Winter Driving Stresses Out More Than a Third of Drivers, Report Says
Frayed nerves behind the wheel could be particularly acute in the Midwest and Northeast, with wetter-than-average conditions forecast.
The coming months are expected to bring a wetter-than-usual winter across much of the country, likely fraying many nerves behind the wheels on U.S. roadways.
A new survey from insurance company Allstate found that 35 percent of U.S. drivers say wet winter driving stresses them out, and nearly a half, or 48 percent, are concerned by the prospect. That's especially true in the Midwest, where 69 percent of drivers expressed particular concern about contending with wet wintery conditions. The Northeast, which registered concern at 68 percent of drivers.
The results released this week by the giant insurer come amid forecasts calling for an especially wet winter for the U.S. by the National Oceanic and Atmospheric Administration.
"NOAA shares advanced seasonal outlooks to help communities prepare for what's likely to come in the next few months and minimize the winter weather's impact on lives and livelihoods," said Mike Halpert, deputy director of NOAA's Climate Prediction Center.
Persistent La Nina conditions, cooler-than-average sea surface temperatures in parts of the Pacific Ocean, "could still shape the character of the upcoming winter,” said Halpert. “Typical La Nina patterns during winter include above-average precipitation and colder-than-average temperatures along the Northern Tier of the U.S. and below normal precipitation and drier conditions across the South.”
The NOAA center says wetter-than-average conditions are likely across most of the northern U.S., extending from the northern Rockies, to the eastern Great Lakes, the Ohio Valley, in Hawaii and in western and northern Alaska.
Less than comforting, Allstate's online survey of 1,189 adults conducted in late October found only a quarter, or 26 percent, of American drivers feel confident in their winter-driving abilities.
That said, 92 percent of respondents take precautions on slick roads, with 78 percent saying they put more distance between their vehicle and the one ahead, and 70 percent check on conditions before leaving home.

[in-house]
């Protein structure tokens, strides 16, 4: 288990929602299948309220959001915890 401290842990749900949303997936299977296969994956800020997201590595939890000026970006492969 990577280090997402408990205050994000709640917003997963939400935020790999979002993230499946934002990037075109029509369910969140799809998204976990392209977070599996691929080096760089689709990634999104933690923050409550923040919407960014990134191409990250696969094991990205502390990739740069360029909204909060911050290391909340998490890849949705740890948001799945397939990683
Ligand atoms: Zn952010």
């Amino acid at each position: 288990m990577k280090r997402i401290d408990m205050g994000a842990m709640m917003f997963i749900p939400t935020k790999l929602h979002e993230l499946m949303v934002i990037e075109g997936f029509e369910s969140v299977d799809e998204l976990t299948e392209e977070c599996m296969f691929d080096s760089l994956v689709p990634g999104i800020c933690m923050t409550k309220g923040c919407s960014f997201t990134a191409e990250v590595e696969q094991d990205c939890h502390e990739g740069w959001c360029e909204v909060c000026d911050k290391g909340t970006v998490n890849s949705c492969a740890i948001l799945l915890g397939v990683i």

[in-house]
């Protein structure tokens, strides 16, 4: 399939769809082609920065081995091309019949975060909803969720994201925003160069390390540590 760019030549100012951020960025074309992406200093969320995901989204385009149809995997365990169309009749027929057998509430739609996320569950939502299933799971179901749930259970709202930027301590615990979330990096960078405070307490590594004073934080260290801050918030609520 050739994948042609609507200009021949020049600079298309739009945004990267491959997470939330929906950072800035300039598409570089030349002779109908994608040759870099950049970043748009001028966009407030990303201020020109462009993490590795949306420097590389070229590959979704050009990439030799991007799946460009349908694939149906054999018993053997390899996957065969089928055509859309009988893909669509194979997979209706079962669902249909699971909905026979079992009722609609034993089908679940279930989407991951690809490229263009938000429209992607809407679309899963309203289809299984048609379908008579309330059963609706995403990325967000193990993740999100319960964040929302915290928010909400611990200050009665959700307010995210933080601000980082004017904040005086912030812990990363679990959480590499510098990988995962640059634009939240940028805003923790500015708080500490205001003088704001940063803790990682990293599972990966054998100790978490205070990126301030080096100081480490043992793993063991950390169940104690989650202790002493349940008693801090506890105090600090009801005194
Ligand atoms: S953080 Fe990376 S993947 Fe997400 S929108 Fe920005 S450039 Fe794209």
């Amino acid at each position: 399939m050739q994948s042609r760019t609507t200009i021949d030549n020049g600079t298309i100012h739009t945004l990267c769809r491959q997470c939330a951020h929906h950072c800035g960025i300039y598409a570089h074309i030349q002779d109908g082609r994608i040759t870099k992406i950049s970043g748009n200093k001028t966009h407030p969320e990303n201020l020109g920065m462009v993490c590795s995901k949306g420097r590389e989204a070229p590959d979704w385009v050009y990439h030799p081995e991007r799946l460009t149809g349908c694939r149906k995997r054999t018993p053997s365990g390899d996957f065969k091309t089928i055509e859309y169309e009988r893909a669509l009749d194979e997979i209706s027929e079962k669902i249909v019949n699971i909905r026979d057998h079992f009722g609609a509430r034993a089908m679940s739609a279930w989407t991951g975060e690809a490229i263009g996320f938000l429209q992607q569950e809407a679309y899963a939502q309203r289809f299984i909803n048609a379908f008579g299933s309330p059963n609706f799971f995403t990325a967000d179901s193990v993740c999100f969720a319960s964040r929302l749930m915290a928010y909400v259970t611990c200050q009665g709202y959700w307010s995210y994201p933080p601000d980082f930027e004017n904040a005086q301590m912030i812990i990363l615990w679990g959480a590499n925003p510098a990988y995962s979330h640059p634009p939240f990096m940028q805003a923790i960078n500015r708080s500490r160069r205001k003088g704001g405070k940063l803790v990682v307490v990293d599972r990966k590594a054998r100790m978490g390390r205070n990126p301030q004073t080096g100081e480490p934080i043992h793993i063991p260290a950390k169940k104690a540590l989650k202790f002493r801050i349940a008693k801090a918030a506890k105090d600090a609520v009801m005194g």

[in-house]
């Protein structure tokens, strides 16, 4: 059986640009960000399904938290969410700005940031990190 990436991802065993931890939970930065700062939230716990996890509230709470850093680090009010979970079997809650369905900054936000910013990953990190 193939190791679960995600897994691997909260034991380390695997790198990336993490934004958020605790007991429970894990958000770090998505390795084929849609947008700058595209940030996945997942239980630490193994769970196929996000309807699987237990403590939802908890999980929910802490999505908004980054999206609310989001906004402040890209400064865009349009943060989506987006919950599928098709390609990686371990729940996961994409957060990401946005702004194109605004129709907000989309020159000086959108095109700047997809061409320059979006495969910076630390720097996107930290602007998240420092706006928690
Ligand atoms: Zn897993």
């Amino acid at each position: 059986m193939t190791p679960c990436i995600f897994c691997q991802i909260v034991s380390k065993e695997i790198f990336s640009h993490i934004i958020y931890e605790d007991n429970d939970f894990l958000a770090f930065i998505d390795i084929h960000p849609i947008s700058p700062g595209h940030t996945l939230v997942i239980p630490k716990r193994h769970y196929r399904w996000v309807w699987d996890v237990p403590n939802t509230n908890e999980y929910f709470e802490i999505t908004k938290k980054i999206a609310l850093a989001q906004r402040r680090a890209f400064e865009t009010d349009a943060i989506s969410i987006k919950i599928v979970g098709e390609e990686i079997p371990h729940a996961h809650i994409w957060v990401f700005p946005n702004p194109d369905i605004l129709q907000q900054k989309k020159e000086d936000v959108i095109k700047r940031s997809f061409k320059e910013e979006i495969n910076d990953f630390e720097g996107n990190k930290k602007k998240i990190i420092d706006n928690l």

Additional tips for keeping precipitation from causing a collision, according to Allstate:
* Do a systems check: Make sure your head lights and brake lights are in working condition, along with tires, heater, defroster, brakes and windshield wipers, and that you have enough windshield washer fluid.
* Play it safe: Don’t drive through standing water on roads or in parking lots—it can stall your engine. Take an alternate route.
* Take it easy: Give yourself extra time to get where you’re going. Increasing following distance, traveling at slower speeds and accounting for the extra stopping time will help avoid collisions.
* Stay alert: Give the road your undivided attention. That’s especially important with slick streets and potentially-dangerous conditions.
* Don't panic: If your vehicle begins to slide or skid, don’t slam on the brakes. Look down the road in the direction you want to go and gently steer your vehicle that way. Release the accelerator until traction returns.
* Have an emergency kit: Include the tools you will need to protect yourself should a problem arise. Gloves, boots, blankets, flares, water, jumper cables, a flashlight and something for traction, such as sand or cat litter, are all helpful items to have in the car.
* Party smart: Especially during the busy holiday travel season, including one of the most deadly days on the road, New Year’s Day, Allstate strongly urges drivers to plan ahead and always find a sober ride home before partaking in holiday festivities.
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